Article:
What Governs and Creates Personal Conditioning
To effect a change in System 2, whether to gain peace of mind or freedom from the bondage of ignorance, a permanent cognitive shift first needs to take place in System 1, the causal body. The important distinction to be made is that the effects which make the dharma field are Isvara, but Isvara is not the effects. Isvara is the cause, not the effects. The cause does not change, it is eternal and outside of time. The effects change and affect each other, which is why we can render binding vasanas non-binding. The only way for the conscious mind, ego, or System 2 (jiva), to effect a change in System 1 is by introducing a change in the intellect which brings about a change in the thoughts, feelings and the execution of actions in System 2. This is no easy task, because System 1, or ignorance, is hardwired and very powerful. Think of David and Goliath! System 2, David, has to aim that blow to System 1, Goliath, very precisely – but it is possible.
The reason it is possible to effect change in the causal body is that there is a two-way connection between Isvara and the jiva, even though from a psychological perspective, on the relative level, or apparent reality, System 1 and 2 are so unevenly matched. The conditioning that runs System 2 can be changed in System 1 where it originates from, through repeated, appropriate action based on knowledge. When it comes to deeply entrenched conditioning, or vasanas, it is extremely difficult and requires constant vigilance. What this entails is everyday, moment-to-moment asserting and reasserting your nature as consciousness with every thought, word and deed.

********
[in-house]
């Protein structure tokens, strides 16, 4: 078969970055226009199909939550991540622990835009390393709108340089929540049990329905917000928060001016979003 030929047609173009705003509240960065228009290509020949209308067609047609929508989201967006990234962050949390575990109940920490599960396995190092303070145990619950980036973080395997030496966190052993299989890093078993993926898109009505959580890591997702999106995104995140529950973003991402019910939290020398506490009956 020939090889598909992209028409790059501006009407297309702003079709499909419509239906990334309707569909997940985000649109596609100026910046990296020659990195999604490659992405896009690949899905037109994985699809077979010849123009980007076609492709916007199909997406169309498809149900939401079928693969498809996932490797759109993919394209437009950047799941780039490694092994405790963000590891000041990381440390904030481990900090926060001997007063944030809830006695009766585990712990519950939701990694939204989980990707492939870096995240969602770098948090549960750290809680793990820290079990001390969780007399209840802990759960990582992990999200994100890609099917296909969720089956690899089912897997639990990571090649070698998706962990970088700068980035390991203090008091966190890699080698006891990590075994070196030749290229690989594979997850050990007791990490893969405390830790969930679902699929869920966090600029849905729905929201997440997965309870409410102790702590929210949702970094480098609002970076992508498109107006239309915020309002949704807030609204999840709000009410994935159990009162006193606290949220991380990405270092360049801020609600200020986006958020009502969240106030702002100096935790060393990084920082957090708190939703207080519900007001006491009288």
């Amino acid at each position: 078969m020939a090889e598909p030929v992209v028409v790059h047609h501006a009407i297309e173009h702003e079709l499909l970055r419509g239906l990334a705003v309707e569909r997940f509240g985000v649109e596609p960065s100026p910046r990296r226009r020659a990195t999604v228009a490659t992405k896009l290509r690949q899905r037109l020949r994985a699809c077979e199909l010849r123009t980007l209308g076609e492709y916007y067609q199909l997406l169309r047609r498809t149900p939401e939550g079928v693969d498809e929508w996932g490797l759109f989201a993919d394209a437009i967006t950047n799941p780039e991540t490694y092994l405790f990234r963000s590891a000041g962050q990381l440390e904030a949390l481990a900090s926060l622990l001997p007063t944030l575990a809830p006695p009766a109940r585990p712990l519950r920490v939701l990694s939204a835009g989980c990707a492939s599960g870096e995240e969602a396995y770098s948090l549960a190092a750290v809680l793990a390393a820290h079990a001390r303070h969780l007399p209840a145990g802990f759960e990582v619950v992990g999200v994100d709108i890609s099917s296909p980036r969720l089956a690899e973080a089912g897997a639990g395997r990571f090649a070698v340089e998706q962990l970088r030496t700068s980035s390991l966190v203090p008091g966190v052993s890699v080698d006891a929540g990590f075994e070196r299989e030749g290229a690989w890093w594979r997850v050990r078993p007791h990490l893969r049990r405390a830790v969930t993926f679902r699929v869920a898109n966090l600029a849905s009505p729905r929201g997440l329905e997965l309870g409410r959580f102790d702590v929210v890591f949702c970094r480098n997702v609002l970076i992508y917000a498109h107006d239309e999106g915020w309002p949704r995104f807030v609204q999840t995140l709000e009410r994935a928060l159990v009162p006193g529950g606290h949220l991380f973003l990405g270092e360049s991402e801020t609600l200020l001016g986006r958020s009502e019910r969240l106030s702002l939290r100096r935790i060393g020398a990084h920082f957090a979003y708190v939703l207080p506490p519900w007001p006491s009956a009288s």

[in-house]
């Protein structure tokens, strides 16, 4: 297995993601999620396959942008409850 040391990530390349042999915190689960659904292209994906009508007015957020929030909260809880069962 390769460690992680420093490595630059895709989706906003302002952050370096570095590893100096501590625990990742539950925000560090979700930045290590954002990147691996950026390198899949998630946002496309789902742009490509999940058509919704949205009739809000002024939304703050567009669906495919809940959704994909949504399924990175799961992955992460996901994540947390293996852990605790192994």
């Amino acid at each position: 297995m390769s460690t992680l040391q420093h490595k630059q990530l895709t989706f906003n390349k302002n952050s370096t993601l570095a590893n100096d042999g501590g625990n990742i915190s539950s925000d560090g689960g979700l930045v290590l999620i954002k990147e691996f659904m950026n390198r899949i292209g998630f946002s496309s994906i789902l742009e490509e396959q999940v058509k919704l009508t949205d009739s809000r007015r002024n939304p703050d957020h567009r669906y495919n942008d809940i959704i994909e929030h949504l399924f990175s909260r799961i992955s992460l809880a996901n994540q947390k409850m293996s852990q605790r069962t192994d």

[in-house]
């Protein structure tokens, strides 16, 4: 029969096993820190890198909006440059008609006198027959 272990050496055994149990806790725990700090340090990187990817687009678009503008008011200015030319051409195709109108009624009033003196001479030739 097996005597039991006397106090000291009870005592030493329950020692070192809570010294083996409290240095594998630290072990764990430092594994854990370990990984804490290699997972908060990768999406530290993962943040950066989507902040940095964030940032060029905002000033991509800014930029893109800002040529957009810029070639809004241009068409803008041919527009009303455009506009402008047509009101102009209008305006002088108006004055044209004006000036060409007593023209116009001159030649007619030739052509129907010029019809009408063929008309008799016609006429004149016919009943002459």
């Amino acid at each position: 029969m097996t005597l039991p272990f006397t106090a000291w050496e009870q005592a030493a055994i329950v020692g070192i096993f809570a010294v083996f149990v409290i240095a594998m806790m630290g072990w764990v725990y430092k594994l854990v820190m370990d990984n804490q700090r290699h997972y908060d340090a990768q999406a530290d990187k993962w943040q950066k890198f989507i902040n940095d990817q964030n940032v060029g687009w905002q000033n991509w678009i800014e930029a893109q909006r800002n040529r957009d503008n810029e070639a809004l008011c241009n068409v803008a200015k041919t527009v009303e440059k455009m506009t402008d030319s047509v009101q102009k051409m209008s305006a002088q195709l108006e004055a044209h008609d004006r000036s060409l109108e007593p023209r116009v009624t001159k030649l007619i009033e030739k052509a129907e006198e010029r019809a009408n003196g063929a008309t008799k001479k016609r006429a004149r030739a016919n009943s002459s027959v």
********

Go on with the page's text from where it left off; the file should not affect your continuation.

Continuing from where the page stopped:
If no change of thought takes place in System 2, System 1 will continue running unchanged, by default. Making these changes in one’s thinking in the light of Self-knowledge is what renders binding vasanas non-binding. It bears repeating here that the application of Self-knowledge is hard work, which requires the constant repetition of thoughts of the limitlessness of one’s true nature, which is beyond both systems. Only Self-knowledge is capable of permanently removing ignorance of our true nature. What is clearly not known to Daniel Kahneman and not addressed in his brilliant research is: Who is the knower of System 1 and System 2? Of course this is consciousness, our true nature.
So to sublimate the emotional component of our desires requires that we consecrate them through karma yoga to a higher ideal, a greater passion, devotion to the Self. Our inability to control our passions and emotionality is enslavement, because a person who is subject to them no longer holds his own ground, and against his will will act to get what he wants regardless of consequences instead of correcting his thinking and offering the emotion to Isvara. In other words, all discrimination is lost when we are slaves to our likes and dislikes.
~ Much love, Sundari